Whakaari/White Island: Minor-moderate steam and gas emissions continue. Volcanic Alert Level remains at Level 2.

Published: Mon Dec 12 2022 4:10 PM
Volcanic Activity Bulletin
Volcanic Activity BulletinWI – 2022/14
Mon Dec 12 2022 4:10 PM; Whakaari/White Island Volcano
Volcanic Alert Level remains at 2
Aviation Colour Code remains at Yellow

An observation-gas flight confirms the active vents are continuing to emit a minor-moderate steam and gas plume. The Volcanic Alert Level remains at 2.

On 6 December 2022, GNS Science volcanologists completed a gas and observation flight. They observed the normal minor-moderate gas and steam plume at the island, which is originating from several sources behind the crater lake.

The observation-gas flight measured a low discharge rate of sulphur dioxide (SO2) of 273 ± 11 tonnes/day and 787± 178 tonnes/day of carbon dioxide (CO2). These outputs have not changed substantially from the 14 October levels.

Our observations have confirmed a lowering of the lake level on the island. Our North Rim web camera remains obscured. Our previous Volcanic Activity Bulletin in October mentioned rare observations of ash emission from Whakaari. There have not been any observations that support continued ash emission or other eruptive activity.

View of the active vent area producing moderate steam and gas emission, December 6.

View of the active vent area producing moderate steam and gas emission, December 6.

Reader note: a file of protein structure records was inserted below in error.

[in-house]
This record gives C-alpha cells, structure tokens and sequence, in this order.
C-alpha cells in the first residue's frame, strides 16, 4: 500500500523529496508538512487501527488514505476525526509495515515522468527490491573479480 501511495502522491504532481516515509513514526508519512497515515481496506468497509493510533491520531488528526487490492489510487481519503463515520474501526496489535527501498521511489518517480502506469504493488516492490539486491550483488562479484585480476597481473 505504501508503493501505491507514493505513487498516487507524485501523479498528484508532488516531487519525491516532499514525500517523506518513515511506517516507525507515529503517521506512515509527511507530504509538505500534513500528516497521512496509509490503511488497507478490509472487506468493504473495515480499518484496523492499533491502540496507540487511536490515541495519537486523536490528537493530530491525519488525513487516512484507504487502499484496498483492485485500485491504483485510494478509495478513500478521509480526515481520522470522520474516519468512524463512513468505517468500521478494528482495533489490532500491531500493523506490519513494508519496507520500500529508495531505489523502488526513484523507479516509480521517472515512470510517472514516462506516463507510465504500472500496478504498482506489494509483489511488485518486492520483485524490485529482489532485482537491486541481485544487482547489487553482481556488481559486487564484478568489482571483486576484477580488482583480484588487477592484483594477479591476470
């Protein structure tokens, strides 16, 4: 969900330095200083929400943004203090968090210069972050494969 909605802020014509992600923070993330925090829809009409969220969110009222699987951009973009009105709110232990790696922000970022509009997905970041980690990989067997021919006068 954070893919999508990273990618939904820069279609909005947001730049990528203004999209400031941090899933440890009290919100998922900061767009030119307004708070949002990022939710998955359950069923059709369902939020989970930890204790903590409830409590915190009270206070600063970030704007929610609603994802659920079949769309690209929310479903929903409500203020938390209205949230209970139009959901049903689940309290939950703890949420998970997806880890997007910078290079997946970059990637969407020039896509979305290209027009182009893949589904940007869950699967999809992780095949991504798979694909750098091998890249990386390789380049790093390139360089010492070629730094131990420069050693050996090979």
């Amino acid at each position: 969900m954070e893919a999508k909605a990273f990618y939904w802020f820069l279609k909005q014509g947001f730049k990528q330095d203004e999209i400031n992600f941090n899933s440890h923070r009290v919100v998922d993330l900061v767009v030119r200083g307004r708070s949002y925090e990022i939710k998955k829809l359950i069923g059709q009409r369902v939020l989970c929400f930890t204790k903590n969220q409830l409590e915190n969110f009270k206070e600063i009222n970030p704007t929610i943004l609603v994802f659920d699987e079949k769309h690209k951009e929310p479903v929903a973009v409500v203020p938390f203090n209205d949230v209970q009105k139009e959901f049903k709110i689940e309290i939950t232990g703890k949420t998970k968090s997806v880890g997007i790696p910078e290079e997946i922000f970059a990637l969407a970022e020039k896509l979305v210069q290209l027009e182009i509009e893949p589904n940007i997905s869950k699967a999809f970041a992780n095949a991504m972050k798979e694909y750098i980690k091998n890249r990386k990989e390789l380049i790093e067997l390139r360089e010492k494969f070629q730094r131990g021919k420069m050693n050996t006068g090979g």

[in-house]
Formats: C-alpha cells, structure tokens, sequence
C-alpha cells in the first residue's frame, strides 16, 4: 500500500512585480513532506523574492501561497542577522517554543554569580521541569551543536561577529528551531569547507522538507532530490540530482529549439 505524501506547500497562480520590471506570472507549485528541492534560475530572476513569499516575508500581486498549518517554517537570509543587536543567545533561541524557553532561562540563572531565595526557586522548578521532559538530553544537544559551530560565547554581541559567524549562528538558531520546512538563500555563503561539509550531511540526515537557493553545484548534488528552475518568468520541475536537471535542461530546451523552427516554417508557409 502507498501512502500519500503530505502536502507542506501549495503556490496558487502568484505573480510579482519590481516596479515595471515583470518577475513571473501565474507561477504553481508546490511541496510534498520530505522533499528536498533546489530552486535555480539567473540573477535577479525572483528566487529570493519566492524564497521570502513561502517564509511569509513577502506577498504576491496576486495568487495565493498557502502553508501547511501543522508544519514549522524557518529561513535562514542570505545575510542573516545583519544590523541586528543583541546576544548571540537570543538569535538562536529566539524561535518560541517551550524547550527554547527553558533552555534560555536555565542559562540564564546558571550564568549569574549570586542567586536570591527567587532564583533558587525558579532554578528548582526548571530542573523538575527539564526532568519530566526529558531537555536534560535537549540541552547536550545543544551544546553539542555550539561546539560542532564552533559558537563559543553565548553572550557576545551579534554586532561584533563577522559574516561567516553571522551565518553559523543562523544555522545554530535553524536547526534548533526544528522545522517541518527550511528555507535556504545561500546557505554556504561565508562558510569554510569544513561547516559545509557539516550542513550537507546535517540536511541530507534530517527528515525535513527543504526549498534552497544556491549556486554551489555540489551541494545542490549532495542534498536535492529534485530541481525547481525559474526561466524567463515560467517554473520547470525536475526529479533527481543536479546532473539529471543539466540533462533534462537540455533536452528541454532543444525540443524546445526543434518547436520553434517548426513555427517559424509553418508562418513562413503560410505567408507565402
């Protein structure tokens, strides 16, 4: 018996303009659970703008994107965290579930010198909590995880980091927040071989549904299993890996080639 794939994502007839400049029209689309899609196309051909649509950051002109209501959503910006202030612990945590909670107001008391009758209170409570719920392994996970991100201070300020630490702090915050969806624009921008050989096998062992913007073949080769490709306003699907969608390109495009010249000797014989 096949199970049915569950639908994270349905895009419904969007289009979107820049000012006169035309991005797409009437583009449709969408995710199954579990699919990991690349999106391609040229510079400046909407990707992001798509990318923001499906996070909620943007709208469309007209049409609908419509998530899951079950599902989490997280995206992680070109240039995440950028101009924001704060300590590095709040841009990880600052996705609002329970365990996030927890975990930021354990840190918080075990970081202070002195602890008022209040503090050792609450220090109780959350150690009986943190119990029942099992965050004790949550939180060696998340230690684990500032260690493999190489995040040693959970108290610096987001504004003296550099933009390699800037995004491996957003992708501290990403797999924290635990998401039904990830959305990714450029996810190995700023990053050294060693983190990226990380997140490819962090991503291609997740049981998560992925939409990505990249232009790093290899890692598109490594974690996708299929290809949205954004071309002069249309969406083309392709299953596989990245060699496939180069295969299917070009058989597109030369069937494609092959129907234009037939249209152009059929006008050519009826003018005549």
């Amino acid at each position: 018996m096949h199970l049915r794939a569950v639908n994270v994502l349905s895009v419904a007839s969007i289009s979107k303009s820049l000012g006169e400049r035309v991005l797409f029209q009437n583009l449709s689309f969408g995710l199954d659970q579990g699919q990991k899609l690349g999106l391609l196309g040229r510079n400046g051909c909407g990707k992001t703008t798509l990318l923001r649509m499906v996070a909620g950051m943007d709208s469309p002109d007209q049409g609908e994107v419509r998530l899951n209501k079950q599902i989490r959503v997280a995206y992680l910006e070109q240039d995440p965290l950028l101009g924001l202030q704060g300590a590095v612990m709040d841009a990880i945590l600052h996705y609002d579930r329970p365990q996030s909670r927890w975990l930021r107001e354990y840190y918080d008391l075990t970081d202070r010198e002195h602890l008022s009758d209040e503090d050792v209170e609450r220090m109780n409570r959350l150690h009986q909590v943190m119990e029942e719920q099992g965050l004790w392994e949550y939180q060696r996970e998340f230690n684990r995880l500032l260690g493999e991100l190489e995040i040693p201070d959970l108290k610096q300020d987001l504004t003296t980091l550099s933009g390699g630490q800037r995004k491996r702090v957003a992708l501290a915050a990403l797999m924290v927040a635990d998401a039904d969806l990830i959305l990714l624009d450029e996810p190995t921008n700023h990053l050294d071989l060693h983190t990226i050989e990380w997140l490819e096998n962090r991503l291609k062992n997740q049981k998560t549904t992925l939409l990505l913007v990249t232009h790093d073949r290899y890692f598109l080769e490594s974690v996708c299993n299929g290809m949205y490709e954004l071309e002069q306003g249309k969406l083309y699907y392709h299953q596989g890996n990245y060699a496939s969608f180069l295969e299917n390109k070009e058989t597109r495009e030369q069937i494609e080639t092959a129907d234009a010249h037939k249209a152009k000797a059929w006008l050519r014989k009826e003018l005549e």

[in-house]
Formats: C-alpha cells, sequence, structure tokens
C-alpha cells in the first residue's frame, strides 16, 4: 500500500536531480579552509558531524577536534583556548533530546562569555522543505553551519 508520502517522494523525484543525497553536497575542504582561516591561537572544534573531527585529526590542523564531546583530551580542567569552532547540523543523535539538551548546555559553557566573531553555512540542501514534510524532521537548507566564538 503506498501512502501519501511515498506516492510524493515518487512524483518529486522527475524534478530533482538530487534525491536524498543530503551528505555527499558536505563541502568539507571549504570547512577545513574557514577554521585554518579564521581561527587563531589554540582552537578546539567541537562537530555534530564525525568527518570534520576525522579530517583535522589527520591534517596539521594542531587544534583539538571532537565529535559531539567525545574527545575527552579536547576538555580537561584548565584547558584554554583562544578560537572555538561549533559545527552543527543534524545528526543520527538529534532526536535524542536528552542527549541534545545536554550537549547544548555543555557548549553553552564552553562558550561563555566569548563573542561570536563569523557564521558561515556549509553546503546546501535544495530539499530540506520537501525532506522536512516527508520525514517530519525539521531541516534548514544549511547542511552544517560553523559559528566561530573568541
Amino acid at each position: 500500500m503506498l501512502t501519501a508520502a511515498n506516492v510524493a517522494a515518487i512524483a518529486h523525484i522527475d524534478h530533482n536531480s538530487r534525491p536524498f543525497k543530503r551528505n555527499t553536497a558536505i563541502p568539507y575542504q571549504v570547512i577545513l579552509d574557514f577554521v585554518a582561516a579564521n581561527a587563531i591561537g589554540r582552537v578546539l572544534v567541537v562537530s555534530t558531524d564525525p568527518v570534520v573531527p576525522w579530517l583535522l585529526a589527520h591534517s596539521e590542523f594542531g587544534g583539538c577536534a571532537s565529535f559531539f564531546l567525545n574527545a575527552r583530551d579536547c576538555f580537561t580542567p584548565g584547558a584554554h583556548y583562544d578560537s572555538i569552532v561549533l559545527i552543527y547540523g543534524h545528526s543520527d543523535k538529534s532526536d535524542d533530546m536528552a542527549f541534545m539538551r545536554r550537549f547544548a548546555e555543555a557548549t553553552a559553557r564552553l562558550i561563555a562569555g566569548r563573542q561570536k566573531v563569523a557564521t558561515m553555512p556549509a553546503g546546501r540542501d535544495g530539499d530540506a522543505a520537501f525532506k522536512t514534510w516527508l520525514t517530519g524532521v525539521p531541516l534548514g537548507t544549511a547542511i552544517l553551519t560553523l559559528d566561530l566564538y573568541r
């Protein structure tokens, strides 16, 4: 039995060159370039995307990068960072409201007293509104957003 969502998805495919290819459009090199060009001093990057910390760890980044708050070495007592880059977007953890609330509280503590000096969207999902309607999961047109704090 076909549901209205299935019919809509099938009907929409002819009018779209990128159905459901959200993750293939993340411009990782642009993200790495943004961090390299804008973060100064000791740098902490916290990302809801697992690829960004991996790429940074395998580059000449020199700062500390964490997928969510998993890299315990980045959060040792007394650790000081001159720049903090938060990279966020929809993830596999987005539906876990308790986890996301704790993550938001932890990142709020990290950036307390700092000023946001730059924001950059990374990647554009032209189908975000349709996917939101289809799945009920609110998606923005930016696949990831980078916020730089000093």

The VAL remains at Level 2 (moderate to heightened unrest) and the Aviation Colour Code remains at Yellow, acknowledging the current level of activity, but also continuing to acknowledge the greater level of uncertainty in our interpretation due to the current lack of consistent, useful real-time data.

As the weather allows, we will continue the frequent gas and observation flights over the island until we can service our on-island equipment and power supplies. We have access to webcam images from the island which are greatly obscured by wind-blown muddy ash, but still provide some level of visual monitoring between our flights.

The Volcanic Alert Level reflects the current level of volcanic unrest or activity and is not a forecast of future activity. While Volcanic Alert Level 2 is mostly associated with volcanic unrest hazards (including discharge of steam and hot volcanic gases, earthquakes, landslides, and hydrothermal activity), potential for eruption hazards also exists and eruptions can still occur with little or no warning.

Further information about the Volcanic Alert Levels and what they mean can be found here.

GNS Science’s National Geohazards Monitoring Centre and Volcano Monitoring Group, through the GeoNet programme, continue to monitor Whakaari/White Island for further changes in unrest.

Cameron Asher

Duty Volcanologist

Media Contact: 021 574541 or